Transforming Religion within Multiple Modernities

New Explorations from the Buddhist and Islamic Traditions

April 27, 2017
12:30 p.m. - 1:45 p.m.
Location: New North Theology Department Conference Room Map

Faced with modernity and its significant—and often protean—demands, religions variously assume postures of conflict, competition, and collaboration as they seek to preserve vital connections to their past and position themselves for an uncertain future. A major question that has arisen out of this modern situation is how do religious traditions bring fresh approaches to classical texts and themes as adherents address the realities they face in their respective communities and within broader societies?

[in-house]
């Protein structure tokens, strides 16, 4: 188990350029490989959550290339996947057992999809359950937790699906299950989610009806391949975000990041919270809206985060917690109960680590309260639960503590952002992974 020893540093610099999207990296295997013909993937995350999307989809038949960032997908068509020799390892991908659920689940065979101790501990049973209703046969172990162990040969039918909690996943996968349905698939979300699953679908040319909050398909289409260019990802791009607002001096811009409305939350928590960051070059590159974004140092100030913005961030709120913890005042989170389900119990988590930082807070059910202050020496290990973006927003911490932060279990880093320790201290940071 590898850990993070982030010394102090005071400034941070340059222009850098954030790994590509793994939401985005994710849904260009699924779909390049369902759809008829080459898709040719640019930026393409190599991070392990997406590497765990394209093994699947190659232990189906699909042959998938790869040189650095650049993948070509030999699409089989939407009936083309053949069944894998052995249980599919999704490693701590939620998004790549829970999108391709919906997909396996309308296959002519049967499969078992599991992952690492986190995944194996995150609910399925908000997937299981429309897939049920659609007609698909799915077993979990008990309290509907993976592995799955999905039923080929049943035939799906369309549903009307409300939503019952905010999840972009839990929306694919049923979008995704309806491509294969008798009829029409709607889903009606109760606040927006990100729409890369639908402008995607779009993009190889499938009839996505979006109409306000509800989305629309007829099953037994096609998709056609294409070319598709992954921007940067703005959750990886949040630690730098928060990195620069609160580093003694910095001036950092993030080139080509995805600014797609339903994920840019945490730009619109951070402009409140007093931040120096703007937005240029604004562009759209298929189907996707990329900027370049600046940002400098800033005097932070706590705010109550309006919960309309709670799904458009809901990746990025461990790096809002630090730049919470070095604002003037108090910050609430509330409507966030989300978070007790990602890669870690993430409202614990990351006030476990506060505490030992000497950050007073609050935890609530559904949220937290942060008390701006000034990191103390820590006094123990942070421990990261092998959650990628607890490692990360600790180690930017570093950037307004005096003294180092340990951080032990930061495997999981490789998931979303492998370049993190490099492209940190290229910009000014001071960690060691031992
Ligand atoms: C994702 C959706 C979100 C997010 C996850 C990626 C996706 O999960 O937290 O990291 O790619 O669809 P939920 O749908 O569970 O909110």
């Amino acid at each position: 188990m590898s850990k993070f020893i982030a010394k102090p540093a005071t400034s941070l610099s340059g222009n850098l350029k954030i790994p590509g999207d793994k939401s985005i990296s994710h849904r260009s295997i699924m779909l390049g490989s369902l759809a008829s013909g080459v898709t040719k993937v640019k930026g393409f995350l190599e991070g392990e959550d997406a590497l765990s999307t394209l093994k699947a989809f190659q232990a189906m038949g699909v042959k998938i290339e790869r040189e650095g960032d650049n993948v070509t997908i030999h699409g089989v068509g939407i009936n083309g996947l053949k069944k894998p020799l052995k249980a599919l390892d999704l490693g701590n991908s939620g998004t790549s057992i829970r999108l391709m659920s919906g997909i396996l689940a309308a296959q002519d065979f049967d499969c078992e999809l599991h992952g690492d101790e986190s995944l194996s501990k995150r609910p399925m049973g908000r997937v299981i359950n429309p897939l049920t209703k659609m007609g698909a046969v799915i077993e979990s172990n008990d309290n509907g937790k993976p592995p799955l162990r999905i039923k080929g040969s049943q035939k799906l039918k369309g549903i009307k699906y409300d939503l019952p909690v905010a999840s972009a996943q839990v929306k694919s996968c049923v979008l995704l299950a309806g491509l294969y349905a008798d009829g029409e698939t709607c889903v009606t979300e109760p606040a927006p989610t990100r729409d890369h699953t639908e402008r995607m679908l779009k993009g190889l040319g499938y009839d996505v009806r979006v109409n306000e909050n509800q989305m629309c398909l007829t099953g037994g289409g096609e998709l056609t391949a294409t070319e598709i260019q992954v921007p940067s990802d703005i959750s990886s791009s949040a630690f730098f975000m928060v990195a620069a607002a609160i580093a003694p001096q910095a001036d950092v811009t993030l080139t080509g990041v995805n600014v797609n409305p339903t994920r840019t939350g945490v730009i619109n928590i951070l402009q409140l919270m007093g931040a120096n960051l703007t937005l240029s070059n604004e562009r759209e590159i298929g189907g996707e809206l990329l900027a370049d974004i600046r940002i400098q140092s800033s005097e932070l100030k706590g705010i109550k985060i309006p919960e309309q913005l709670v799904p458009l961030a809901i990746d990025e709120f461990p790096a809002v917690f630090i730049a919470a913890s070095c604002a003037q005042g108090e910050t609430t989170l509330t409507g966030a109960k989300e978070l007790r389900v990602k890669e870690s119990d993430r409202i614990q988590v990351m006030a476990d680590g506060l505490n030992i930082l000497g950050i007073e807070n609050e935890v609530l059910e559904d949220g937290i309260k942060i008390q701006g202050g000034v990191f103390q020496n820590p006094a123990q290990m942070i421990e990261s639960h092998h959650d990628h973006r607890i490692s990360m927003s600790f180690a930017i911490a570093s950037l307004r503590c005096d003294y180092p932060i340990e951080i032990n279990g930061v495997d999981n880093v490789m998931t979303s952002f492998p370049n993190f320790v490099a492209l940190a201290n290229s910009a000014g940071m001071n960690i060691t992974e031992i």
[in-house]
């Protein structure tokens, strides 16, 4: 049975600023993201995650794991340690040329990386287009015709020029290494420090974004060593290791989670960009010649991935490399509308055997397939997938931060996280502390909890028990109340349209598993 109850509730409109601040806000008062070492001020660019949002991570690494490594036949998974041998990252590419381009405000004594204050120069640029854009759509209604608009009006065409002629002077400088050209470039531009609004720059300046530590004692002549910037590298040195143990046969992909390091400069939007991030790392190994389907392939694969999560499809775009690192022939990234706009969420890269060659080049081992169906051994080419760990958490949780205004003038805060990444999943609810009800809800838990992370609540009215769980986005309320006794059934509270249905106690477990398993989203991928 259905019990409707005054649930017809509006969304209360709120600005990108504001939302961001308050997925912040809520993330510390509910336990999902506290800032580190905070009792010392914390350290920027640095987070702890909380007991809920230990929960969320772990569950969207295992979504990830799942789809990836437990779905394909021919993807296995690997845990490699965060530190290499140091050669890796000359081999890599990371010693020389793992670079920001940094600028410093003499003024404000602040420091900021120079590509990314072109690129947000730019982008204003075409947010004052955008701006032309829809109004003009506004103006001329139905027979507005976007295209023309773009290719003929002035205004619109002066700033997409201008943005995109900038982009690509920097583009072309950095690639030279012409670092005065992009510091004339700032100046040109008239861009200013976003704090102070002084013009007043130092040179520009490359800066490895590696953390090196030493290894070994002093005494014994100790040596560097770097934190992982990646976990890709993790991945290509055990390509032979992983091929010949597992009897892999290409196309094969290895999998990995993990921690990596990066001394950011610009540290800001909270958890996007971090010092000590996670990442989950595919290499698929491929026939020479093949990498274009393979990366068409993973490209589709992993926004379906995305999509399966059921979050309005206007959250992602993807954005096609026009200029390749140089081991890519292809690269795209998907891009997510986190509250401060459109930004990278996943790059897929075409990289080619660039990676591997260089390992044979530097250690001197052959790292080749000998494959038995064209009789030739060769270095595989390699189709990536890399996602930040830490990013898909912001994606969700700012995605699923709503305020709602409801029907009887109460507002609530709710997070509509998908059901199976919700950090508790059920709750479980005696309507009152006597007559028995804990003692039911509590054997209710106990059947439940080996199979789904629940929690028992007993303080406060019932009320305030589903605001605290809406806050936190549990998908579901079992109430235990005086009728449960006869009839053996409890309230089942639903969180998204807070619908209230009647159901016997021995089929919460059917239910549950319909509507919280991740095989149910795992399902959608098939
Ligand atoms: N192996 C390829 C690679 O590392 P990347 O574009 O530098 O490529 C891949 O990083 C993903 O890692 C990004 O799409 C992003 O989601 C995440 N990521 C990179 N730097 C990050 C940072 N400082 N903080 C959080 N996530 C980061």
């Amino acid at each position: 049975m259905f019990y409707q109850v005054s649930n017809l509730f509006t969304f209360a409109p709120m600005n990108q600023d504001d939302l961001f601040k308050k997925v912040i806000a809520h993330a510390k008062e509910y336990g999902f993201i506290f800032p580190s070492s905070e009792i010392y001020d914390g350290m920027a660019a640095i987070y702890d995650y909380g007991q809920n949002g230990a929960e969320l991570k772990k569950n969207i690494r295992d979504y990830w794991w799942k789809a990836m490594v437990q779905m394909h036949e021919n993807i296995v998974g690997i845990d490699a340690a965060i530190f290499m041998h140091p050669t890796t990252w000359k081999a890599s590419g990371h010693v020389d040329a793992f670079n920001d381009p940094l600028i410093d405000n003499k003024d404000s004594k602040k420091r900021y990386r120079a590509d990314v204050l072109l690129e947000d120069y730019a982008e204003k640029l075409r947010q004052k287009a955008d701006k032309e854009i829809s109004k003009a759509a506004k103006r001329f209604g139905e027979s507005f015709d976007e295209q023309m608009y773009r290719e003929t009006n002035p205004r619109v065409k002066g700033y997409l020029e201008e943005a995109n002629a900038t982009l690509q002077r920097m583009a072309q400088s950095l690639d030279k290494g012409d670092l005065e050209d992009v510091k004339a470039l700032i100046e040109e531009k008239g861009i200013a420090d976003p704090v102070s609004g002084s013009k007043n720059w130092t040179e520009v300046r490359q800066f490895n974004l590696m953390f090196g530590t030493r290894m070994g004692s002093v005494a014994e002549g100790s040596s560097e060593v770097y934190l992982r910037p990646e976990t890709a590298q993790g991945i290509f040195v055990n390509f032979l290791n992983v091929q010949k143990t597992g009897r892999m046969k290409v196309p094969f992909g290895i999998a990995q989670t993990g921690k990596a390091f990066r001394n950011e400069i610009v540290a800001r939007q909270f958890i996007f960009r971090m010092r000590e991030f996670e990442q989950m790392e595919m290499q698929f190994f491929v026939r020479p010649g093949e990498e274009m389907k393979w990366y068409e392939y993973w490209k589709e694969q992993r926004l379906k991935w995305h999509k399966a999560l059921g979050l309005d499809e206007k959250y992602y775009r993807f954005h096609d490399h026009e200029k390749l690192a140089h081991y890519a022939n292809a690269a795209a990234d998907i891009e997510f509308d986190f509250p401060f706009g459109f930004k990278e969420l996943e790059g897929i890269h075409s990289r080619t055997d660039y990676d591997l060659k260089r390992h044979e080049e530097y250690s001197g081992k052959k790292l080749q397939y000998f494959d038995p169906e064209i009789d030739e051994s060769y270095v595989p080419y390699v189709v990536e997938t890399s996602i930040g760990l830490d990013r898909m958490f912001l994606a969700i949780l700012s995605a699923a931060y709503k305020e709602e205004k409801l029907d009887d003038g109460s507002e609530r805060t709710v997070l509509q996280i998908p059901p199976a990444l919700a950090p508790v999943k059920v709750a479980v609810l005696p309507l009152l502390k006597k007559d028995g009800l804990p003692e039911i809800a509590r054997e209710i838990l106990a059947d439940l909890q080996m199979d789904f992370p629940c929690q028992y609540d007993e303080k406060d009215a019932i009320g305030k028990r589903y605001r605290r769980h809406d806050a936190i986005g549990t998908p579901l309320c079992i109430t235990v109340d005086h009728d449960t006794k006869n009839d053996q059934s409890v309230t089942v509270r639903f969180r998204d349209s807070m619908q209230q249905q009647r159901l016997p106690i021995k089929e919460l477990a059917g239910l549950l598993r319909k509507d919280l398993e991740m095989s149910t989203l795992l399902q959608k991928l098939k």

In this seminar, two scholars presented their recent research on this issue. Michael Chan considered how contemporary Buddhist communities in Taiwan have reoriented their focus from the trans-mundane to the mundane world in reaction to the forces of modernization. He then addressed the resulting outcomes of such reorientation. Beginning with the classical period, Matthew Anderson reflected on the themes of blasphemy and free expression within the Islamic tradition, exploring both challenges and opportunities surrounding this significant component of modern intercultural dialogue and debate.

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